Every once in a while I get hit with a client who just doesn’t see the value in seeing a doctor. The old “if it ain’t broke” attitude. Why see a doctor if you aren’t sick? According to CNN.com 43% of men get annual physicals. I’m thinking if half that many do it would be amazing.

I recently worked with a guy who had colon cancer 13 years ago. He had 18 inches of his colon removed, did chemo and radiation, and was, according to him, pronounced cured. I asked him when his last colonoscopy was and he said “13 years ago”. I asked him what kind of followup he had done post cancer treatment and he said “none”. I asked him when he last saw a doctor for anything and he said “13 years ago”. We went our separate ways at that point, not exactly seeing eye to eye.

That was certainly the most outrageous case of “you just can’t fix stupid” that I’ve run into, but it is more common than the 43% CNN suggestion would lead me to believe. I’ve talked to people that have had heart attacks and bypass surgery and never followed up on it. These guys get their cars tuned up but think the driver is bomb proof.

I recently called a client who paid some pretty hefty rates on his life insurance because on the insurance exam his total cholesterol was 313. Assuming that it would be down substantially and we could get him better rates, I called on his first anniversary of the policy and asked how he was doing with his cholesterol. Well, he had never talked to a doctor about it and never had it checked again.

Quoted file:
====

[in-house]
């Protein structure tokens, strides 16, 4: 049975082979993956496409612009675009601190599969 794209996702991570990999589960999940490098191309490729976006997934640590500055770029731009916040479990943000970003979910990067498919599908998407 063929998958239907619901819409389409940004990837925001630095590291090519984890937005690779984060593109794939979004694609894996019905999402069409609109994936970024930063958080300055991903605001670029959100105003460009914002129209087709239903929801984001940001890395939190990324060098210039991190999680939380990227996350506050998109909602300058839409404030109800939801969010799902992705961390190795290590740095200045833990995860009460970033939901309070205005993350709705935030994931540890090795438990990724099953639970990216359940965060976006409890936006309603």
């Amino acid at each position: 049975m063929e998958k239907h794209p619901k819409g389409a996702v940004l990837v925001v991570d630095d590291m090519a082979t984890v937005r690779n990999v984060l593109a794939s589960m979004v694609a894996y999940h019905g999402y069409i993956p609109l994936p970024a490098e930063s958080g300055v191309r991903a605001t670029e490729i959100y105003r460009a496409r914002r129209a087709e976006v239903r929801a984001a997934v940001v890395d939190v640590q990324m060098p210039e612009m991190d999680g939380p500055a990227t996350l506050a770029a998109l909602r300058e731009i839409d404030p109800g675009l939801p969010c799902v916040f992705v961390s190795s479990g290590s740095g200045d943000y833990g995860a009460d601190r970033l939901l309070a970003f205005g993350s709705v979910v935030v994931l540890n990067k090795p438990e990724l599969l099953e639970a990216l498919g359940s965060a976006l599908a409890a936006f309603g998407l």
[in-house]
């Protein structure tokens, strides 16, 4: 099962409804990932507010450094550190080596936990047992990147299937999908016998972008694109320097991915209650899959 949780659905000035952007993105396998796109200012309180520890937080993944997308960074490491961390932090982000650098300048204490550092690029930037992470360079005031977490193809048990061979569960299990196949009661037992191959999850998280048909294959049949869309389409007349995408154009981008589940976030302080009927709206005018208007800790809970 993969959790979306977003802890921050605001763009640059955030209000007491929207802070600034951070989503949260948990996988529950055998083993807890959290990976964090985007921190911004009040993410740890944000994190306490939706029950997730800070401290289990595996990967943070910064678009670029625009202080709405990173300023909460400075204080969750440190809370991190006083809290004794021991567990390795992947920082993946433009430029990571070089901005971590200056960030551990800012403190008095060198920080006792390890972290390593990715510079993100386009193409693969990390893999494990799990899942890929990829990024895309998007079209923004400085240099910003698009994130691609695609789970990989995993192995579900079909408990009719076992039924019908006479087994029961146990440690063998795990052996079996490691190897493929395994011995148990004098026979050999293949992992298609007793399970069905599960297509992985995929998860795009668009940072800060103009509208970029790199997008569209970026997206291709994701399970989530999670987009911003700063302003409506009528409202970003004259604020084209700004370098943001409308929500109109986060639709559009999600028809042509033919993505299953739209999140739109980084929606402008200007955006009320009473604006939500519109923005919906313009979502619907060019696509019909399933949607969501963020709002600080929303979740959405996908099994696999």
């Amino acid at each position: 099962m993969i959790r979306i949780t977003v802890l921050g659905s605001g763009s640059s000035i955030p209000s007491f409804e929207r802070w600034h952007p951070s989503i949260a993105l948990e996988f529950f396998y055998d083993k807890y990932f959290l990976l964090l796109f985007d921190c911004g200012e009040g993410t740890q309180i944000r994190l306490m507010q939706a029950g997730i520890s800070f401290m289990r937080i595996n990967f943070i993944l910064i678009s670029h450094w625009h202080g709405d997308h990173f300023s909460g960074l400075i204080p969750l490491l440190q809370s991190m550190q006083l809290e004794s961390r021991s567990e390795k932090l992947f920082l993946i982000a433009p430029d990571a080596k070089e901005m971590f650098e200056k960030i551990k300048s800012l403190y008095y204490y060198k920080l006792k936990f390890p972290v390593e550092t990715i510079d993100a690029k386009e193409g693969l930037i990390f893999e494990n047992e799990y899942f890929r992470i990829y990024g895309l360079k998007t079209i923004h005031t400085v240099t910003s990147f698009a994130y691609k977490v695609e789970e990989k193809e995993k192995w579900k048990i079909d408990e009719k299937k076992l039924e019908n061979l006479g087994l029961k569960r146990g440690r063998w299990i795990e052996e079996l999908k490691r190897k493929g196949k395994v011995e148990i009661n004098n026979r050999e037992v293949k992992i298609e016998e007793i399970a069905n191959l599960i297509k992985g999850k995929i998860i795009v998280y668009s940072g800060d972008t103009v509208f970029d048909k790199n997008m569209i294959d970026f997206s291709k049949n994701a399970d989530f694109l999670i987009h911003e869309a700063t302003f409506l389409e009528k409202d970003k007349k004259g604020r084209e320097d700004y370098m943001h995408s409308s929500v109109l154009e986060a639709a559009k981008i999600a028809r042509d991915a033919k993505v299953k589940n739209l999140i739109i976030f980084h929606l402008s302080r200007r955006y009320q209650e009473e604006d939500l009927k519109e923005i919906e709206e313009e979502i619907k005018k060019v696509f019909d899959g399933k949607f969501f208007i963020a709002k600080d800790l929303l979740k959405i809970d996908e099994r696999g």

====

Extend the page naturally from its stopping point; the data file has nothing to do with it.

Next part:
This could be the real reason women live longer than men and get better life insurance rates. They take health seriously. They get mammograms and pap smears and physicals and when they have a health problem, they are prudent with the treatment and ongoing followup.

Bottom line. I think boy children should be implanted with some alarm thing that starts going off annually at age 45. Only way to get it turned off is with an annual physical. Maybe then we could actually get up to 43% or 50%. The rest of them would probably find a way to disarm it with a hammer or something. People who take care of themselves live longer and pay lower rates for their life insurance.